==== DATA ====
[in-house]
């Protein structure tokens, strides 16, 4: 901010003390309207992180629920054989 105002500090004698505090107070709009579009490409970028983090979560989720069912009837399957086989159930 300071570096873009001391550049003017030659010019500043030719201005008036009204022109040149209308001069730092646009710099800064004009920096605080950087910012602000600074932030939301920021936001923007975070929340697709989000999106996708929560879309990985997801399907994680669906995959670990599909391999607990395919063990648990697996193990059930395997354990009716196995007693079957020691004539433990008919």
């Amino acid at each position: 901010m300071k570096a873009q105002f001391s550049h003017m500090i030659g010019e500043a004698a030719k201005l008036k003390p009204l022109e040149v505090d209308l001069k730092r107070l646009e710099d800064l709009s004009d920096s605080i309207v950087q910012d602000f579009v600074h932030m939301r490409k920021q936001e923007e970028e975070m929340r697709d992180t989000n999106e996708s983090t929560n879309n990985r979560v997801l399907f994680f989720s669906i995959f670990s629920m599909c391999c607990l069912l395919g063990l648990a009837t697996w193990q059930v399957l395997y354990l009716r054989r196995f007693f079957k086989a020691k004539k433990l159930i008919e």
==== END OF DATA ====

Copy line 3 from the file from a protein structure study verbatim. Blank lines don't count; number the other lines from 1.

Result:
């Amino acid at each position: 901010m300071k570096a873009q105002f001391s550049h003017m500090i030659g010019e500043a004698a030719k201005l008036k003390p009204l022109e040149v505090d209308l001069k730092r107070l646009e710099d800064l709009s004009d920096s605080i309207v950087q910012d602000f579009v600074h932030m939301r490409k920021q936001e923007e970028e975070m929340r697709d992180t989000n999106e996708s983090t929560n879309n990985r979560v997801l399907f994680f989720s669906i995959f670990s629920m599909c391999c607990l069912l395919g063990l648990a009837t697996w193990q059930v399957l395997y354990l009716r054989r196995f007693f079957k086989a020691k004539k433990l159930i008919e």